David Moffett-Moore: Reflections and Remembrance

by Dr. David Moffett-Moore, pastor and author of The Jesus ManifestoThe Spirit’s FruitLife as PilgrimageCreation in Contemporary Experience, and more!
david_moffett-mooreI sit here in the shadow of 9-11, that fateful day when the earth shook and the heavens cried. Fifteen years later and the memory lives on within us. 2977 were killed, but we are all victims. Our world was changed forever, and our nation has been at war ever since. Nearly 7,000 troops have died in this ongoing war and over half a million civilians, more innocents to go with those who have gone before.
In losing a loved one, I often advise that we never get over the loss, we only get used to it. The place once filled in love remains ever empty afterward and only the loss remains. This seems to be true of 9-11 as well. Previous generations measured their history by where they were when President Kennedy was shot or when the Japanese attacked Pearl Harbor. Today’s generation’s history is measured by the long dark shadow of 9-11. The world I once knew no longer exists; the world that has replaced it is darker, colder, harsher.
I don’t mean to question here the wisdom of the war in its original initiation or its ongoing direction. Others can do that elsewhere. I only mean to mourn the never ending struggle, the enduring violence, the graves whose hunger for life cannot be sated.
We can mourn our inhumanity, our fear or judgment or hatred of those who are different, our seeking uniformity rather than understanding. We can question why so much evil is done in the supposed name of righteousness, why religion is such an easy pawn for extremism. Maybe someday we can try to find a way for us all to live together in peace and equality, but this is not that day.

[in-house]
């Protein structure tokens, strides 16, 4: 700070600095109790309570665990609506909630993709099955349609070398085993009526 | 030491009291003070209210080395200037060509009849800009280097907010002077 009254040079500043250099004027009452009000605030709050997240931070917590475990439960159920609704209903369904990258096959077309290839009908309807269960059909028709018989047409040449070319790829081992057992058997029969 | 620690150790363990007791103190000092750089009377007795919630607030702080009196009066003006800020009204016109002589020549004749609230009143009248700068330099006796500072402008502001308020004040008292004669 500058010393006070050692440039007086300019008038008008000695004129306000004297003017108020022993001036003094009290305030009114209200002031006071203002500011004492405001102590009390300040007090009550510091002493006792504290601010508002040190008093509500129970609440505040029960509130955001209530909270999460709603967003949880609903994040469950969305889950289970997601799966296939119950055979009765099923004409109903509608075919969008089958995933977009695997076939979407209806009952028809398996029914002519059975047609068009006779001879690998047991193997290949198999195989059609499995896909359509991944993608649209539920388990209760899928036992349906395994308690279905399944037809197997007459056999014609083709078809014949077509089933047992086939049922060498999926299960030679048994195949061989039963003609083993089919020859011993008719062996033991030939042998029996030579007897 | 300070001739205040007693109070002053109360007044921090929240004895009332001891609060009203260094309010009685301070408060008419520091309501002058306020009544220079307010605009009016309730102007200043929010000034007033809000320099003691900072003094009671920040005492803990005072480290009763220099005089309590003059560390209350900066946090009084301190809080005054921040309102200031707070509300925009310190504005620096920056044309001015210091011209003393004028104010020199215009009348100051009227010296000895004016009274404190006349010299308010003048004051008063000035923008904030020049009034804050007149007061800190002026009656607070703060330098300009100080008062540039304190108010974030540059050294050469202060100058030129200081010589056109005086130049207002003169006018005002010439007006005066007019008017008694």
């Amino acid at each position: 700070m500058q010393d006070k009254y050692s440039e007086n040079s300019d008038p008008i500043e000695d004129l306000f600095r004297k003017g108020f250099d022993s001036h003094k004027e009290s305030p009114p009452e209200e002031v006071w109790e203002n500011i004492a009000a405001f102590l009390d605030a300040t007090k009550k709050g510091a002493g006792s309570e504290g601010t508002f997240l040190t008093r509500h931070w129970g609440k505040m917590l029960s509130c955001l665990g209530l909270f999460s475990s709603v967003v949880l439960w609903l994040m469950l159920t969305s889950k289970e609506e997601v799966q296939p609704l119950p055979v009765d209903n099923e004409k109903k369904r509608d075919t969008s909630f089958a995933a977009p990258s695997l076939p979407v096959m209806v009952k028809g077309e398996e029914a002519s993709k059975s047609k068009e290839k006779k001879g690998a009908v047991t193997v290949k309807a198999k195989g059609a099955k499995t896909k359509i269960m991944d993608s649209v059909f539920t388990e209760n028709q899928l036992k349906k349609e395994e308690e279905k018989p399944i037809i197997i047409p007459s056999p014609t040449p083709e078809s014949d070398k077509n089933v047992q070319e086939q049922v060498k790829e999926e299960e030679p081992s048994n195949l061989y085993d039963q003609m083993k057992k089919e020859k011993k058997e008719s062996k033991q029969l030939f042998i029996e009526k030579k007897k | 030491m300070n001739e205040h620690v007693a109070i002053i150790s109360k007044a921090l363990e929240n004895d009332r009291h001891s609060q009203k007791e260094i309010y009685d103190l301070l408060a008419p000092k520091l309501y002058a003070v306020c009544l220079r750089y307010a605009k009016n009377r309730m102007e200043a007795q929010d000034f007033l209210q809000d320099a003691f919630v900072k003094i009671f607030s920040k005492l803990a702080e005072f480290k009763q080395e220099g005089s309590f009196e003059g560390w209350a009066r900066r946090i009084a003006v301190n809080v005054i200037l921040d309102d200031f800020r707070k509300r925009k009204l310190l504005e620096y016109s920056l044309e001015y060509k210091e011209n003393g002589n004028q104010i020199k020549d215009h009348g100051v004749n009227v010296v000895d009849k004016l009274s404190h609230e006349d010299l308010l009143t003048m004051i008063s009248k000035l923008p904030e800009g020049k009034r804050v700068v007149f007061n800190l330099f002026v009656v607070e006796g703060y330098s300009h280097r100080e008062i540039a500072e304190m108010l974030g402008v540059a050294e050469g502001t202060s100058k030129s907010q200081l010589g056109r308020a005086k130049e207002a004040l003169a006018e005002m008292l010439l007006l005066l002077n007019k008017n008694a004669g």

Martin Luther King Jr. advised of the injustices of his day, saying “Darkness cannot drive out darkness; only light can do that. Hate cannot drive out hate, only love can do that.” A victim of the Palestinian – Israeli conflict confessed “There will be no peace until we realize we love our children more than we hate our neighbors.”
We are all neighbors on this shrinking blue marble, and we’ve got to find a way for us all to live together. I’ve said a good place for us to begin is for people of faith to agree not to kill each other.
So in this article I am not selling one of my books or hyping another publication. I am rather expressing our common despair at the ongoing “divine” devastation and saying a quiet little prayer, “Let there be peace on earth, and let it begin with me!”   Amen.
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